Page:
Review by Paul Stathakis | 2002

Not Romero's zombies

You will either love this movie or you will hate it. It might give you a good scare or it might not do anything for you. That’s the way I see it since everyone who has seen “28 Days Later” is divided between two recurring opinion statements: “it sucked” and “it ruled”.

A virus is accidentally released from a British research facility. It acts oddly in the way it infects humans with rage. Both animals and humans carry it and when it begins to rapidly spread across the entire planet, countries devise population evacuations. But twenty-eight days later, a hospitalized man named Jim (Cillian Murphy) awakens from a coma, only to find out that he is one of the few remaining survivors trapped in London, surrounded by rage-infested beings. So he, along with other survivors, is forced to deal with the horror that surrounds the city. The survivors quickly find a way out of London to a military compound. But what initially seems like a rescue operation unexpectedly turns bitter (a surprise twist that I won’t disclose here).

My initial reaction when I first heard the news about this project was, “Danny Boyle is making a film about zombies?” Not too long after that, people began talking about the film with great appreciation, claiming it was “scary as hell” and that it reinvented zombie movies in general. I thought, “a horror piece that generates this much mad hype must be doing something right.” That’s when I decided to purchase a ticket and see what all the fuss was about.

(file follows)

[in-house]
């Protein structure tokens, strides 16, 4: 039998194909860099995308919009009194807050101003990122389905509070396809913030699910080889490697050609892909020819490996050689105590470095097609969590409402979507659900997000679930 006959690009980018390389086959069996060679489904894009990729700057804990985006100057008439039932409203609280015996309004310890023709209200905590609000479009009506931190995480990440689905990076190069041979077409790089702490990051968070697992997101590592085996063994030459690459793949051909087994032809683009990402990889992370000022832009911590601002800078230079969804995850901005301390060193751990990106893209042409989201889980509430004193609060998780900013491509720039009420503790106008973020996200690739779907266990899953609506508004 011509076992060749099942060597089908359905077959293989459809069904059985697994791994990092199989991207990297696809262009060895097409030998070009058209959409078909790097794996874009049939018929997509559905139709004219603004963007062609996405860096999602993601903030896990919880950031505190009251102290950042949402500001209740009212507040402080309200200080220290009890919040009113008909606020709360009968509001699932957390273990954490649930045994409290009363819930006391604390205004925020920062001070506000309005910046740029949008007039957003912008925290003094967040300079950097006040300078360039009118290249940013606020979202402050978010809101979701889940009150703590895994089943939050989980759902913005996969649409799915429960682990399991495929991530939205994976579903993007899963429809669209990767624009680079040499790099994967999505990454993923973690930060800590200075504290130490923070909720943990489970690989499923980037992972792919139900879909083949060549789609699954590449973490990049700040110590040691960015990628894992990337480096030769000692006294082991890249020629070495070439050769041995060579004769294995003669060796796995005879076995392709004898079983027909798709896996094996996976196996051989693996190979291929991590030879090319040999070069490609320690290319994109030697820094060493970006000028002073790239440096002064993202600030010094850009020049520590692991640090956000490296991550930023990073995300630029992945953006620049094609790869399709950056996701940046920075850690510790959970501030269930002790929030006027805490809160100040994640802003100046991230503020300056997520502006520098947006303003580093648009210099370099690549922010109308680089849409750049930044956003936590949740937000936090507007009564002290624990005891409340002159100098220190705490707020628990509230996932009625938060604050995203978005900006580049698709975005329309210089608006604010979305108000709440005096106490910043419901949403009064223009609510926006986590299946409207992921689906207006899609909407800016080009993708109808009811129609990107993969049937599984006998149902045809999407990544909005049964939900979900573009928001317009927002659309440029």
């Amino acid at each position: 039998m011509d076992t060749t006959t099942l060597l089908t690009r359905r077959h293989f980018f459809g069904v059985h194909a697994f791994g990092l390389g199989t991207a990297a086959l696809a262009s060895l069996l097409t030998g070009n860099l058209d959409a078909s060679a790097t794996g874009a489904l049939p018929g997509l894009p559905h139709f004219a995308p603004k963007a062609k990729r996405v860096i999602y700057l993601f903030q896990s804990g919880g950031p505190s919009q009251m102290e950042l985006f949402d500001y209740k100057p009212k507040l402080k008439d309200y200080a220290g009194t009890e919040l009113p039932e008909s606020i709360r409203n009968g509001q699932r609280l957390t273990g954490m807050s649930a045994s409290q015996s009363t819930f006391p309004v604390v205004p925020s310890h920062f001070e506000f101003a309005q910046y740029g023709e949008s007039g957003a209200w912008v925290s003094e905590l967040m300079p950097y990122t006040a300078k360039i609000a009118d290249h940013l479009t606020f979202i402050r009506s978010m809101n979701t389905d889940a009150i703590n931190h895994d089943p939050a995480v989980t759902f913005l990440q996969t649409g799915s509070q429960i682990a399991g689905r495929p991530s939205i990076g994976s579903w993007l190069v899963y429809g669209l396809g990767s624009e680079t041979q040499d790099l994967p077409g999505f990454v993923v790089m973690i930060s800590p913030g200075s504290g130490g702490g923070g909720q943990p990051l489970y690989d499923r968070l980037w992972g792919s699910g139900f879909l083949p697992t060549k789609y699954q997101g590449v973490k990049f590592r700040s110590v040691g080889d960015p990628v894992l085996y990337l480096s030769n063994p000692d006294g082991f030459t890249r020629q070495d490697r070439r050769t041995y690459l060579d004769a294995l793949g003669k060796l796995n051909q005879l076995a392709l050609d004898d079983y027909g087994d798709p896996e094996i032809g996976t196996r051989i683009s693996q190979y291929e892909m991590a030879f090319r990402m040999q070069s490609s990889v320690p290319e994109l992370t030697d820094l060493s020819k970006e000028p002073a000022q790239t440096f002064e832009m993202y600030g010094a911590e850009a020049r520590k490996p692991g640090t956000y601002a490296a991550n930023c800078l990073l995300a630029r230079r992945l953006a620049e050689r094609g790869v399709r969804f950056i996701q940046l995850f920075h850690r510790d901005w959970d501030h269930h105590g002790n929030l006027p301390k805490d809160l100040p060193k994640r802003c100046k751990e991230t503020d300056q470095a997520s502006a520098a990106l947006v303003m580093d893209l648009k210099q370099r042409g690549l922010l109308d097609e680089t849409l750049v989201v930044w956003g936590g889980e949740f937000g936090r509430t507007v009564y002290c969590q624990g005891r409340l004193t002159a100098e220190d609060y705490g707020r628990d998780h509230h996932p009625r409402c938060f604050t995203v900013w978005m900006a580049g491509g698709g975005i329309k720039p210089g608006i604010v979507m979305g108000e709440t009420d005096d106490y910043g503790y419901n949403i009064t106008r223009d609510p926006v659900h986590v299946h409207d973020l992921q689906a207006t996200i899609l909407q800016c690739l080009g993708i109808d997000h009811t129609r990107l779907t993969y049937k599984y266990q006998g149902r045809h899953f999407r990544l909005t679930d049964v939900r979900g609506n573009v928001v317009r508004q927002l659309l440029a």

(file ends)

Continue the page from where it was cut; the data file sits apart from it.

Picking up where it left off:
It’s tough to believe that the director behind the hit British comedy Trainspotting is the same director behind “28 Days Later.” First of all, the image-quality is poor. Certain scenes were shot with a hand-held camcorder to give the movie a slight documentary feel. I could swear I was watching an independent film – I won’t lie about that. But I actually had to squint my eyes to make out certain scenes, which made the viewing experience quite unpleasant. This is something Danny Boyle would come up with; he is different and original in that way. He is also a solid filmmaker who, no doubt, understands the logistics of fine “camera manipulation.” But there is an eerie feeling in “28 Days Later” that never grows out of its shell. It stays asleep, occasionally peeking from a corner, without ever fully exposing its mad nature. And when it reaches for exposure, the chills don’t last.

What did work for me was the silence. Through the calamity that embodies the film, it contains these quiet, intimidating moments, where a character is walking in an obscure area and we sense that something is going to leap from one of the screen’s gloomy corners and jolt us. The silence is alarming and works wonders, as was the case with M. Night Shyamalan’s “Signs.”

As far as dialogue and the performances are concerned, again, there is nothing fresh here. The performances are decent, though no one goes into a horror film looking for Oscar-worthy performances. The script is unsteady. It doesn’t know when to cite drama and when to suppress horror. Although it attempts to combine both genres, the results are not pungent and are rather weak.

I didn’t loathe “28 Days Later” but didn’t value it either, like others did. Maybe my expectations were set too high or maybe I saw it on the wrong day. It could also be that I was expecting something arty, along the lines of “Trainspotting.” In the end, maybe I just put too much thought into the movie when it seems its intentions are to not raise thoughts but simply to enjoy what is displayed. That could be it.

 

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